There’s a good piece by Robin Beste at Stop the War: If you can be jailed for a shaving foam attack why is war criminal Tony Blair still at large?:
‘Sentencing May-Bowles to six weeks imprisonment, Judge Daphne Wickham said it wasn’t just for the foam attack that he was jailed: it was for disrupting “a parliamentary process, which as you know conducts itself with dignity and in a civilised fashion”.
Now, would that be like the parliamentary process on 10 April 2002, when Tony Blair — just returned from his meeting with George W Bush at which he promised in secret to join the US in a war on Iraq — told the House of Commons, “There is no doubt at all that the development of weapons of mass destruction by Saddam Hussein poses a severe threat not just to the region, but to the wider world. He is a threat to his own people and to the region and, if allowed to develop these weapons, a threat to us also.”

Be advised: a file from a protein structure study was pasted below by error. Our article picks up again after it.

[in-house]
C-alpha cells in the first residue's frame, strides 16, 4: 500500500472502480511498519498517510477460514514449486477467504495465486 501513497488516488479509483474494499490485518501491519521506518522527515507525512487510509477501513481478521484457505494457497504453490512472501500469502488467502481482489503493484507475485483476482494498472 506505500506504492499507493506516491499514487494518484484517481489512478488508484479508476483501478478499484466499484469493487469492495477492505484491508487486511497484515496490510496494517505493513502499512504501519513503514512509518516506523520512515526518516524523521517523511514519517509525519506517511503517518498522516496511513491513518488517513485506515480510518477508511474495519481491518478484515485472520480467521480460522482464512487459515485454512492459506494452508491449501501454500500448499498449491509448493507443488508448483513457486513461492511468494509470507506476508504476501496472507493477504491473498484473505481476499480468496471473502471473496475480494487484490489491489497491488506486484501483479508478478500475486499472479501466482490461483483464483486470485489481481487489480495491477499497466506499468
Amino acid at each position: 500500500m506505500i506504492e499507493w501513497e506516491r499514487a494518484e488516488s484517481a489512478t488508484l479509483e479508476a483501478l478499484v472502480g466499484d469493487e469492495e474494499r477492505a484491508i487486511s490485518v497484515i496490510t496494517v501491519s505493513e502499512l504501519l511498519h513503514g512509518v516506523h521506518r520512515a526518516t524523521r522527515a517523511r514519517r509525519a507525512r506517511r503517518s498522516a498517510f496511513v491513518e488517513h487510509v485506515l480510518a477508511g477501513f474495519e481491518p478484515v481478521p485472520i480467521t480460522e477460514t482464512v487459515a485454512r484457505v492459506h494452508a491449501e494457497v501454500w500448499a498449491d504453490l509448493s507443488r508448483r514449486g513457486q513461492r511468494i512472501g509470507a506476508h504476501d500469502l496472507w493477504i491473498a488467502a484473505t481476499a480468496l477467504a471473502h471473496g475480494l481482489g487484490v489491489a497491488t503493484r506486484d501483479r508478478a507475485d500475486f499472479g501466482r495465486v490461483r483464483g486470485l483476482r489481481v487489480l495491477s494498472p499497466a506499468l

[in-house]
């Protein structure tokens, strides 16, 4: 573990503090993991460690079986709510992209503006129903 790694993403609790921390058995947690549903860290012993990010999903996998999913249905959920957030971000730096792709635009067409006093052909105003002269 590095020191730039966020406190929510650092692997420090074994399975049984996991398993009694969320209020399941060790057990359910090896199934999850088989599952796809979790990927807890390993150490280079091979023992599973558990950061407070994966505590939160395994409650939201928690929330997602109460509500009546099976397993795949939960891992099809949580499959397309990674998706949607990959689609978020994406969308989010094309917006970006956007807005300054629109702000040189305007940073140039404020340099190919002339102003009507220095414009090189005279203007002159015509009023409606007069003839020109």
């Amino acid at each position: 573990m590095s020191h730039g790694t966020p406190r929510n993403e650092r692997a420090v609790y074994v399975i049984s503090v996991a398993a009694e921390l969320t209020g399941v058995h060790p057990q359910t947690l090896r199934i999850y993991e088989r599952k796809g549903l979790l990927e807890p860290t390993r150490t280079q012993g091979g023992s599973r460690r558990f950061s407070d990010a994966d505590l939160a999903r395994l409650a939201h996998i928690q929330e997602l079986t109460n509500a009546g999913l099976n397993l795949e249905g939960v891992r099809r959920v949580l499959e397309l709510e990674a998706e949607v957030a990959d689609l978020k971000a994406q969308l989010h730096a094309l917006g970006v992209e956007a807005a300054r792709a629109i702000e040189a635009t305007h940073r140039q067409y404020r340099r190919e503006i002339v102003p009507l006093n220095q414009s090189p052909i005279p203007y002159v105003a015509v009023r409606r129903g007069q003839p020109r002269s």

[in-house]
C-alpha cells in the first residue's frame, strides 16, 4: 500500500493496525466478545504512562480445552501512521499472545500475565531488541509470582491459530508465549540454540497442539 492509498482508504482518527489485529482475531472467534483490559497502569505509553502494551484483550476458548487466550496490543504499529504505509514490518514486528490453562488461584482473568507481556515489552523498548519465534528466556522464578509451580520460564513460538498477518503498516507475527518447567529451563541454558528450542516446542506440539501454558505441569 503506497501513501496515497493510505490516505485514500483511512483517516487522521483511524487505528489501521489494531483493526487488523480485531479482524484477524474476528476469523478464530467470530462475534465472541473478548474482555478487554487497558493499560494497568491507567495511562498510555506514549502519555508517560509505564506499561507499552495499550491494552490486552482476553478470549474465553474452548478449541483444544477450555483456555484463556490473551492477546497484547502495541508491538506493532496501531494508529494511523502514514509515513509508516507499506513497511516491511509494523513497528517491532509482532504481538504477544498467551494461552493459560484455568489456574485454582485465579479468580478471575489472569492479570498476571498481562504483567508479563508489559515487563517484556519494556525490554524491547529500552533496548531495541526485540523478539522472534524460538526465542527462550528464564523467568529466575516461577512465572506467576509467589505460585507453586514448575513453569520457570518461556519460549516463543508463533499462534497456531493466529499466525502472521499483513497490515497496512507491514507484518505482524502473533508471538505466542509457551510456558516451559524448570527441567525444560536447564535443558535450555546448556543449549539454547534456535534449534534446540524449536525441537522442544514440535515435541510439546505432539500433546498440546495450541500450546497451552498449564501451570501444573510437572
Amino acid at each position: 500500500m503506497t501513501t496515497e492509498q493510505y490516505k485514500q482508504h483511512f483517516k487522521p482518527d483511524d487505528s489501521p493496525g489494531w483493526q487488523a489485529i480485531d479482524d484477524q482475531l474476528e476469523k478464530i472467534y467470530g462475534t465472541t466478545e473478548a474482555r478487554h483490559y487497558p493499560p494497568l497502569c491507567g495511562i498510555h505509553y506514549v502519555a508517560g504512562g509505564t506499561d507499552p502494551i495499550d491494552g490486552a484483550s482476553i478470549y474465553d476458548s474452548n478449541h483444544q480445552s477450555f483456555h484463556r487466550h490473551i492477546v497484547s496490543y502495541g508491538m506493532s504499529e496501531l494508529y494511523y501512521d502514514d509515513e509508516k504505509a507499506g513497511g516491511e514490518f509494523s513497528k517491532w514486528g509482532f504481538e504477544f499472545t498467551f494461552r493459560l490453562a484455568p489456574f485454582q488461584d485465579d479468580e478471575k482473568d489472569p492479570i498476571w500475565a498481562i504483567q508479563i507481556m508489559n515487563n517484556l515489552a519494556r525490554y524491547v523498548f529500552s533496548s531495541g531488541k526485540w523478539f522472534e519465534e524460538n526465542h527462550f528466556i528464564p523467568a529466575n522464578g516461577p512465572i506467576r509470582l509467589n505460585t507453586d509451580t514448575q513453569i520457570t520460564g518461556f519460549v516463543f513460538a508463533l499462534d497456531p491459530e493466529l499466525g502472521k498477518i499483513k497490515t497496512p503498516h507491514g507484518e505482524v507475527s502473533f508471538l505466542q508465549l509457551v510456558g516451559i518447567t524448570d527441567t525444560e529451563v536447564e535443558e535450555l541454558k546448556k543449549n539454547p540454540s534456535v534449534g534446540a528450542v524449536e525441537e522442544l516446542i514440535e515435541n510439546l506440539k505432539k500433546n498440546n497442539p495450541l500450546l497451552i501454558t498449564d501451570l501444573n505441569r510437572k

Or would that be like the parliamentary process on 24 September 2002, when Tony Blair presented — no doubt “with dignity and in a civilised fashion” — what became known as the “dodgy dossier”, telling MPs, “It concludes that Iraq has chemical and biological weapons, that Saddam has continued to produce them, that he has existing and active military plans for the use of chemical and biological weapons, which could be activated within 45 minutes … and that he is actively trying to acquire nuclear weapons capability.”
Or was it like the parliamentary process on 18 March 2003, when MPs listened to Tony Blair spin a web of lies and deception and then voted, with their usual “dignity and civilised manner”, for a war in Iraq that was clearly illegal, unjustified and immoral.
There was no “dignity” about the mass slaughter of Iraqis, or “civilised manner” about the destruction of their country, in the votes of parliament that day. How the hundreds of thousands who were killed would have wished they had suffered a shaving foam attack, instead of the “shock and awe” bombardment unleashed on 19 March 2003.’